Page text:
void setTimeAdjust(int adjSecsPerDay); // number of seconds per day added/subtracted to correct time

example usage:

 SetTmeAdjust(1);  // this will add 1 second per day by adding 1 millisecond every 86.4 seconds
 SetTmeAdjust(4);  // this will add 4 second per day by adding 1 millisecond every 21.6 seconds

 SetTmeAdjust(-1);  // this will subtract 1 second per day by subtracting 1 millisecond every 86.4 seconds
 SetTmeAdjust(-4);  // this will subtract 4 second per day by subtracting 1 millisecond every 21.6 seconds

There will always be some drift in the crystal frequency so I doubt its realistic to try to get better than 1 second per day without resorting to a more accurate crystal and temperature compensation.

mellis

BTW, I added a link to the DateTime library from the main libraries page: http://www.arduino.cc/en/Reference/Libraries

verstapp

mem>wear out EEPROM.
I wouldn't worry. I had the same worry but others put my fears to rest. See here - http://www.arduino.cc/cgi-bin/yabb2/YaBB.pl?num=1214379954
Cheers,

PeterV in Canberra

Jonen

Quote
Quote
First off, I really like the ability to control the time using arduino whitout the use of any RTC...
However I would like to have the ability to correct the time, for instance you know your arduino run 3sec fast in 48 hours, then the library correct the time, ider by adding one sec every 16 hour or something... This feature would be really useful when creating a clock that don't have any connection to the outside world and needs to keep time really acurate over long time...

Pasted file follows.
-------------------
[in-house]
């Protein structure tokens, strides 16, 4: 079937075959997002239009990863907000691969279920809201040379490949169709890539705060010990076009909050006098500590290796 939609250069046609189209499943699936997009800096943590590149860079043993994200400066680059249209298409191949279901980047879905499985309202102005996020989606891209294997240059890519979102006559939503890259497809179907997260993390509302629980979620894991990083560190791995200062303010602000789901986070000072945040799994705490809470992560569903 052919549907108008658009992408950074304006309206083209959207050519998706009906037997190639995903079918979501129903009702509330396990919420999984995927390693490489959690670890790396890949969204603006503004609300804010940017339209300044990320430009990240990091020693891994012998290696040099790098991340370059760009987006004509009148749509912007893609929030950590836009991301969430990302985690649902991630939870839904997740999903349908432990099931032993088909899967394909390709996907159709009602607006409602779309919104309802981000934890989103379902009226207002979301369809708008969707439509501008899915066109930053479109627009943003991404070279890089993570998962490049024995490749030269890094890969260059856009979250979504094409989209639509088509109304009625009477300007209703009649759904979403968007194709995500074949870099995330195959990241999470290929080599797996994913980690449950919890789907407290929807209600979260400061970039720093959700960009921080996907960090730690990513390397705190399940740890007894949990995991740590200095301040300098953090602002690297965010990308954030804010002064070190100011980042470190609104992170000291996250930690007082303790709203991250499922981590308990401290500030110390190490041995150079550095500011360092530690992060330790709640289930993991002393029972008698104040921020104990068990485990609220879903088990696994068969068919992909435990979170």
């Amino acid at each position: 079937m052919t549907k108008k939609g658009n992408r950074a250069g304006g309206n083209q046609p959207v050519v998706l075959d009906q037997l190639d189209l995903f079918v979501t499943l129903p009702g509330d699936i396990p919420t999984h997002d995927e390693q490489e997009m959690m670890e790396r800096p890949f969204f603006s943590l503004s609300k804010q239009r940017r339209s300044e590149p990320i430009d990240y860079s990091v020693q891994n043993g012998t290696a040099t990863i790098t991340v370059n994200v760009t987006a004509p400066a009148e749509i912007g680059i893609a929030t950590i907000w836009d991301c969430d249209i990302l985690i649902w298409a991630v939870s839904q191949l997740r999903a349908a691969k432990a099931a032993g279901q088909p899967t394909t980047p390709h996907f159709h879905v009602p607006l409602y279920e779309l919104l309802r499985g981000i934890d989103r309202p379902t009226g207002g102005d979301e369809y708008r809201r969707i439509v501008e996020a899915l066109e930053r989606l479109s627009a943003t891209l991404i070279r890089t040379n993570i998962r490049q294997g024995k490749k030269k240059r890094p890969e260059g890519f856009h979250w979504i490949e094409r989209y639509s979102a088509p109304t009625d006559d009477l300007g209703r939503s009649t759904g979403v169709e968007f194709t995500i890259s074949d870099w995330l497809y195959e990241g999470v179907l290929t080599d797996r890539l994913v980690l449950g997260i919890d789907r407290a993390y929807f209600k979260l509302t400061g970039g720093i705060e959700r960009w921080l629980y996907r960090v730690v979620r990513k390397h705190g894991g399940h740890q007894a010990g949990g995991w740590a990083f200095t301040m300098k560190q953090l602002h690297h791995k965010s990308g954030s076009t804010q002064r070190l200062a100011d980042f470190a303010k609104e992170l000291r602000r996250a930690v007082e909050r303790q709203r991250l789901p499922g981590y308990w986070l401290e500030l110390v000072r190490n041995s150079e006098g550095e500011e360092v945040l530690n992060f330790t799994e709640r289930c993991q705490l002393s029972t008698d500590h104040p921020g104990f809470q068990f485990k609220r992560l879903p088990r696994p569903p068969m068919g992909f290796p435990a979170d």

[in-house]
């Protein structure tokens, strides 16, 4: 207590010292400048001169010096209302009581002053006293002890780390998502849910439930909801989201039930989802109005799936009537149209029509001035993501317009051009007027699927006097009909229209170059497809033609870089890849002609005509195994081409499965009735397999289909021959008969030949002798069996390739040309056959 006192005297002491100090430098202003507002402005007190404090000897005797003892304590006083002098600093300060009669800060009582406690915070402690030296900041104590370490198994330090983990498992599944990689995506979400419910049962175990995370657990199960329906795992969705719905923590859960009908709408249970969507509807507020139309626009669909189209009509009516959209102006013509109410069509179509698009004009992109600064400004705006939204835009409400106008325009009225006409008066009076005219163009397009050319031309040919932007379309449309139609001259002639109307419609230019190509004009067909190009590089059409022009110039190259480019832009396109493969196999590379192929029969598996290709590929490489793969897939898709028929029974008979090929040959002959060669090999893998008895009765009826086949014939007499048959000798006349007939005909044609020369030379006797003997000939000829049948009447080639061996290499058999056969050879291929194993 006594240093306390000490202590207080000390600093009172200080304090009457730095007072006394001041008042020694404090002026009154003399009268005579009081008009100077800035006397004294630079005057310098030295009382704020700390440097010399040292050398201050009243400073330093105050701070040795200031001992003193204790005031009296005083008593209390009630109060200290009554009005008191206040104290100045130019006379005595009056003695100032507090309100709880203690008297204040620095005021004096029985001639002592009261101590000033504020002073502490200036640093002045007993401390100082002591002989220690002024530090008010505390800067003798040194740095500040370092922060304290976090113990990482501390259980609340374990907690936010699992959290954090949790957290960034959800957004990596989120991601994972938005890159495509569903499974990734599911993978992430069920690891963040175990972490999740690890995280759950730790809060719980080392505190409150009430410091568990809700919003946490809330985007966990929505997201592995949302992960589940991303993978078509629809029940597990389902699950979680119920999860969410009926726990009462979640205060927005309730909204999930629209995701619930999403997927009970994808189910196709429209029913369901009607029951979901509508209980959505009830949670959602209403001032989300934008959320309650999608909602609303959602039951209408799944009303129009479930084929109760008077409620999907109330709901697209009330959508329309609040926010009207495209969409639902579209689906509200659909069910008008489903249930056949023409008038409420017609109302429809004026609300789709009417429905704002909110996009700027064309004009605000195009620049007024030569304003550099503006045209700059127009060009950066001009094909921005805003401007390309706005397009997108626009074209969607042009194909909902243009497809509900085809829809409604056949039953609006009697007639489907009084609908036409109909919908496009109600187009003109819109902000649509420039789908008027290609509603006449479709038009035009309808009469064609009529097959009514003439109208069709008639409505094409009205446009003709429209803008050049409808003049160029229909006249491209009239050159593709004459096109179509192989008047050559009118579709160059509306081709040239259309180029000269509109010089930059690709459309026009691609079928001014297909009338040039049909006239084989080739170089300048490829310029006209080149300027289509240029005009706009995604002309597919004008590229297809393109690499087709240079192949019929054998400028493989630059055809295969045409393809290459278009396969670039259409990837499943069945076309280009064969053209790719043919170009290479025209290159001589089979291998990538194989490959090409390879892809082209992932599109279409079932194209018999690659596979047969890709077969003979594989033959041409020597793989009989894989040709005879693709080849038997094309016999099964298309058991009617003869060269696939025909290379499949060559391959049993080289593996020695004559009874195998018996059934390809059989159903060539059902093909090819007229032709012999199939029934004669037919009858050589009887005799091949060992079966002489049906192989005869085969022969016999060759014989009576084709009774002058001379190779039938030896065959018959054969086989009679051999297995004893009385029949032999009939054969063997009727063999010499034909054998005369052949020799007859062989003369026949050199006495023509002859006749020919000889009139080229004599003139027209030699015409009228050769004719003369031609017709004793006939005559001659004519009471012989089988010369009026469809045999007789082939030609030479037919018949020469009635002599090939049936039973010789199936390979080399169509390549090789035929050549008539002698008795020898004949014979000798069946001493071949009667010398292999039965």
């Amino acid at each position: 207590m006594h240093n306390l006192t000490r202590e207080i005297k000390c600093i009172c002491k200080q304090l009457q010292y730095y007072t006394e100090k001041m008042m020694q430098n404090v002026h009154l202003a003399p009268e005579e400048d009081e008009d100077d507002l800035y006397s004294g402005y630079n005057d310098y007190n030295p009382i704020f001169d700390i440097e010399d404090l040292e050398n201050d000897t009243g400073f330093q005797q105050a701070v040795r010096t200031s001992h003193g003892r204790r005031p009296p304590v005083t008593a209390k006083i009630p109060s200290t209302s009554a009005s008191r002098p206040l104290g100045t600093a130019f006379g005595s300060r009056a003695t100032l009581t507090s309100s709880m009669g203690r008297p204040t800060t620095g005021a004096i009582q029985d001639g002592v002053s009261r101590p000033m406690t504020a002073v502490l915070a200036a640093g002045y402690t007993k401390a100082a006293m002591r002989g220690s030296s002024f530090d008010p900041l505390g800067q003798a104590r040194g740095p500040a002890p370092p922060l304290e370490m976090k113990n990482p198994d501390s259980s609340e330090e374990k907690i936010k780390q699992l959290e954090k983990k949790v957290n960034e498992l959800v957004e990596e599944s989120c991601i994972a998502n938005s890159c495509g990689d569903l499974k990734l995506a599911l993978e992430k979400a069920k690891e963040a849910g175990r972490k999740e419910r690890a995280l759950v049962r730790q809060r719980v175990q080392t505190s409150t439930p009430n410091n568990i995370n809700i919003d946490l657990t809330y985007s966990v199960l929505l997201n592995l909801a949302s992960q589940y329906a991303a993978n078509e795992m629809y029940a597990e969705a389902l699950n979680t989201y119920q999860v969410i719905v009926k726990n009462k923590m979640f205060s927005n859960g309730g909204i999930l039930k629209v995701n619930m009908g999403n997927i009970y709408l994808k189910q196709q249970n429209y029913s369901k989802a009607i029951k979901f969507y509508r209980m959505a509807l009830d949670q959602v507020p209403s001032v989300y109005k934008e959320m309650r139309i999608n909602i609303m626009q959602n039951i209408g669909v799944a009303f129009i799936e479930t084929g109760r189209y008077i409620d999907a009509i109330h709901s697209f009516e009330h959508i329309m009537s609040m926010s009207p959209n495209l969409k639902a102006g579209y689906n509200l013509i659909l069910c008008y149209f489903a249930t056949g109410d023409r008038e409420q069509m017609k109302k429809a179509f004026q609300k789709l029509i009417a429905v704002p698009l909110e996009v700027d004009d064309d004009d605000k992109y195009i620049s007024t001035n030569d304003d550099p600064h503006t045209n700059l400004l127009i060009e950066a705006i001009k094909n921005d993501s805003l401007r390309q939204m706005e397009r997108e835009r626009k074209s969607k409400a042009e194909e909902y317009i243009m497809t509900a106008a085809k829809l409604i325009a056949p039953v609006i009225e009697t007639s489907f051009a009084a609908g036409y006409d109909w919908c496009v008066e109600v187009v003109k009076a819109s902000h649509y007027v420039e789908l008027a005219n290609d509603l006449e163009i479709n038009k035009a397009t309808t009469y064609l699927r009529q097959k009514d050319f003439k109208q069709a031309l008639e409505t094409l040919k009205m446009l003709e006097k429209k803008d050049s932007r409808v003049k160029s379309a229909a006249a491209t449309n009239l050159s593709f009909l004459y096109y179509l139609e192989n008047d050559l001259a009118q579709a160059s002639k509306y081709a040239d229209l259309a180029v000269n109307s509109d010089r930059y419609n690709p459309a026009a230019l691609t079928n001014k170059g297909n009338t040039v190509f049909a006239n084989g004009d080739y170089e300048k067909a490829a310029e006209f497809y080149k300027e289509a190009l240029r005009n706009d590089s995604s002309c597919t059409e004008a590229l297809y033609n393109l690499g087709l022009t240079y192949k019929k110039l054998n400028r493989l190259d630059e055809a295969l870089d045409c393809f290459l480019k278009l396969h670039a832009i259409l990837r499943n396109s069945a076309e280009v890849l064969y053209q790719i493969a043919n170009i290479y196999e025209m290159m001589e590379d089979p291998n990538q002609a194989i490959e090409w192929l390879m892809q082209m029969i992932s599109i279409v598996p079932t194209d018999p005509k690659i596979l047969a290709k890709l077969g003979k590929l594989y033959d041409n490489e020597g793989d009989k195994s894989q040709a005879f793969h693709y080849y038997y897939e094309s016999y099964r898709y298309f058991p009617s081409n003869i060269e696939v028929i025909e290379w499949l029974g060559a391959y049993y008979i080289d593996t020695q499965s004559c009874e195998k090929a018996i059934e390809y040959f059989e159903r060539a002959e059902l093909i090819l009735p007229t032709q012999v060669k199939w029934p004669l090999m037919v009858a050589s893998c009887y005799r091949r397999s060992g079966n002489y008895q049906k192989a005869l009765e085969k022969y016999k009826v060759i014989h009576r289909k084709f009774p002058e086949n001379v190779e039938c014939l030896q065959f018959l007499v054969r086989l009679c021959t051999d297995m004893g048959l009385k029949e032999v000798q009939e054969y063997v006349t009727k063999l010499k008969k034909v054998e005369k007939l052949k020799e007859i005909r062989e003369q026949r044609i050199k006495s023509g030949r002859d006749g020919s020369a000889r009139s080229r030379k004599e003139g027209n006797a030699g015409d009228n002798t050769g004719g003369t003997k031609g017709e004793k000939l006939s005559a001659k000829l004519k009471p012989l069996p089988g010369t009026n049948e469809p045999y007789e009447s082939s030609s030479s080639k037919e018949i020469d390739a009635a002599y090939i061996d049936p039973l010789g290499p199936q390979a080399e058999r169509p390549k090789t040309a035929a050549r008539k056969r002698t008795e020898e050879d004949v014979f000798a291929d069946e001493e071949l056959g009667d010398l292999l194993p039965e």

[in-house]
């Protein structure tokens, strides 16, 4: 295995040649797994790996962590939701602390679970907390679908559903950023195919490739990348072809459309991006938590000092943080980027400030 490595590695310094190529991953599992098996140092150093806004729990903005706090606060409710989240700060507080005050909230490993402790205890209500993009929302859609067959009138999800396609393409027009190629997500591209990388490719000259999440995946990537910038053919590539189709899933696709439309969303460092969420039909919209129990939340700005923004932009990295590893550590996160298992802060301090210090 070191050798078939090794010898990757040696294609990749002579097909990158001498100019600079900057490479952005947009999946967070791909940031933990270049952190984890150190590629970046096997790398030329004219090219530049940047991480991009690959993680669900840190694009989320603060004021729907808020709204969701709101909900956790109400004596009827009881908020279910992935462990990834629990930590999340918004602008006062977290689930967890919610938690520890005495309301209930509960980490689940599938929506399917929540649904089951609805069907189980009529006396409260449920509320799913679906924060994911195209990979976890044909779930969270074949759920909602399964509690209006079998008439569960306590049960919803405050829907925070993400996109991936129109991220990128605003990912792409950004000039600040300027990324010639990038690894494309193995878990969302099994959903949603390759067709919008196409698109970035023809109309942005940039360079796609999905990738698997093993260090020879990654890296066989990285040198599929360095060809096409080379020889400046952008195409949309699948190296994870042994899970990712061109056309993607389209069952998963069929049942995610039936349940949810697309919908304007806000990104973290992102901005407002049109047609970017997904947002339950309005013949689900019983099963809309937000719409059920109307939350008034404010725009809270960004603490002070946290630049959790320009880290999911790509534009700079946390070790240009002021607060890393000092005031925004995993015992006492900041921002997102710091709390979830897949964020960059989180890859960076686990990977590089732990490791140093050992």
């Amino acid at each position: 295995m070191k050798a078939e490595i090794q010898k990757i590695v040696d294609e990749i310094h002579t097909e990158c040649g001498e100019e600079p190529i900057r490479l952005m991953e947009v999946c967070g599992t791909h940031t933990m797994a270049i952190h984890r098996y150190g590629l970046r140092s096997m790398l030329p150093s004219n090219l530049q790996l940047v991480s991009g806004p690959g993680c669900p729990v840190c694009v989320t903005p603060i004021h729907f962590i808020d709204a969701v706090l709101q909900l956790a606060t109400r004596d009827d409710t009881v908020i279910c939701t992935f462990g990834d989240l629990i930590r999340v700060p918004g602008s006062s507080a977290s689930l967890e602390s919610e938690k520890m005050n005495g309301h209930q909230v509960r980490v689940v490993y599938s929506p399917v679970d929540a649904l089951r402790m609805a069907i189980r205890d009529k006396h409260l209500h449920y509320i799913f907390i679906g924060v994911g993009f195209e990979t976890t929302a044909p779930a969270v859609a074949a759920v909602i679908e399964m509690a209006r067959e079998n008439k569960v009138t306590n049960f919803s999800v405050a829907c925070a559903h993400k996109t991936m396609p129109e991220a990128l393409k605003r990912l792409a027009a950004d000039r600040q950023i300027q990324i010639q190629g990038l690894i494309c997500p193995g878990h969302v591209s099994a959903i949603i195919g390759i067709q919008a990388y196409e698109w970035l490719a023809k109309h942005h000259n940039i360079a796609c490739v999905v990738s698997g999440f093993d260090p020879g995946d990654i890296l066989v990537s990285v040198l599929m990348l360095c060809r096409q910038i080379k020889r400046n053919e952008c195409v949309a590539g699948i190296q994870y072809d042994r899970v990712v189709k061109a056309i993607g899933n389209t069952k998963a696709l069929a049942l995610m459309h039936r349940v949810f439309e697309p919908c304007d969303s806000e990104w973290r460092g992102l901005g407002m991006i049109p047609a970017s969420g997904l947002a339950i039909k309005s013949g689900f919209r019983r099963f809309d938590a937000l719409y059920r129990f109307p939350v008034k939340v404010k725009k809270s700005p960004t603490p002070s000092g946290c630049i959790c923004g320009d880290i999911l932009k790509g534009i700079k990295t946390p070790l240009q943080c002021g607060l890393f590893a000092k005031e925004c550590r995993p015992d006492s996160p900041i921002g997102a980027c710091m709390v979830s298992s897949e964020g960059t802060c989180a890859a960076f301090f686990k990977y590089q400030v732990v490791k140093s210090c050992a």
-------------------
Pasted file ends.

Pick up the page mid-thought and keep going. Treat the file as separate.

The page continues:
/Jon


Hi Jon, would a method like this do what you want?

void setTimeAdjust(int adjSecsPerDay); // number of seconds per day added/subtracted to correct time

example usage:

 SetTmeAdjust(1);  // this will add 1 second per day by adding 1 millisecond every 86.4 seconds
 SetTmeAdjust(4);  // this will add 4 second per day by adding 1 millisecond every 21.6 seconds

 SetTmeAdjust(-1);  // this will subtract 1 second per day by subtracting 1 millisecond every 86.4 seconds
 SetTmeAdjust(-4);  // this will subtract 4 second per day by subtracting 1 millisecond every 21.6 seconds

There will always be some drift in the crystal frequency so I doubt its realistic to try to get better than 1 second per day without resorting to a more accurate crystal and temperature compensation.


Yea that method will probably work perfect... Thanks a lot mem :D

/Jon

mem

I am testing the proposed impementation for time adjustment,  there is some code below you can run if you want to test it on your board

Edit the variable adjSeconds to a value appropriate for your board, it is the number of seconds to add or subtract each day.

  int adjSecs = 120; // set this to the number of seconds to adjust per day, positive values speed up clock, negative values slow clock down

Compile and run the sketch (no library necessary).

You can see adjusted and unadjusted time updated every half second in the serial monitor (baud rate is 9600) and compare this to an accurate clock to verify that the adjusted value tracks the correct time.